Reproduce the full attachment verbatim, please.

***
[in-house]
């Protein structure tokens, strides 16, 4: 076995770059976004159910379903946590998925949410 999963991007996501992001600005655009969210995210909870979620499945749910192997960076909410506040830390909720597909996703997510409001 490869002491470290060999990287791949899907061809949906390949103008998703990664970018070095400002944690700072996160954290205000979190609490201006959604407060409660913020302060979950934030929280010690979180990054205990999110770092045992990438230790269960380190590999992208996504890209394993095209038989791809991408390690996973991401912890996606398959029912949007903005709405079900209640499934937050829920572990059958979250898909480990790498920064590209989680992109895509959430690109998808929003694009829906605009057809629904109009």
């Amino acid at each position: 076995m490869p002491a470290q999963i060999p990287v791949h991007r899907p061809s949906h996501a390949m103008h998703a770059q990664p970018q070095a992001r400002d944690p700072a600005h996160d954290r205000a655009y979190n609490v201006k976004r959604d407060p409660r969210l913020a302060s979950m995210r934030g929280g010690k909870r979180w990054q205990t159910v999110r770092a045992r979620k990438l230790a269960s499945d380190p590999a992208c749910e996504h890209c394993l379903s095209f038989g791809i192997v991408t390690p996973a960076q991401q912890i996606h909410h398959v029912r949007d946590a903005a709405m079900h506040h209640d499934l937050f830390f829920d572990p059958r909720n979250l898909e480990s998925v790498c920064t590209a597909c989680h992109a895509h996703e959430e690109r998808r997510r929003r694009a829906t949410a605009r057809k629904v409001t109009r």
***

[in-house]
């Protein structure tokens, strides 16, 4: 076995770059976004159910379903946590998925949410 999963991007996501992001600005655009969210995210909870979620499945749910192997960076909410506040830390909720597909996703997510409001 490869002491470290060999990287791949899907061809949906390949103008998703990664970018070095400002944690700072996160954290205000979190609490201006959604407060409660913020302060979950934030929280010690979180990054205990999110770092045992990438230790269960380190590999992208996504890209394993095209038989791809991408390690996973991401912890996606398959029912949007903005709405079900209640499934937050829920572990059958979250898909480990790498920064590209989680992109895509959430690109998808929003694009829906605009057809629904109009």
């Amino acid at each position: 076995m490869p002491a470290q999963i060999p990287v791949h991007r899907p061809s949906h996501a390949m103008h998703a770059q990664p970018q070095a992001r400002d944690p700072a600005h996160d954290r205000a655009y979190n609490v201006k976004r959604d407060p409660r969210l913020a302060s979950m995210r934030g929280g010690k909870r979180w990054q205990t159910v999110r770092a045992r979620k990438l230790a269960s499945d380190p590999a992208c749910e996504h890209c394993l379903s095209f038989g791809i192997v991408t390690p996973a960076q991401q912890i996606h909410h398959v029912r949007d946590a903005a709405m079900h506040h209640d499934l937050f830390f829920d572990p059958r909720n979250l898909e480990s998925v790498c920064t590209a597909c989680h992109a895509h996703e959430e690109r998808r997510r929003r694009a829906t949410a605009r057809k629904v409001t109009r």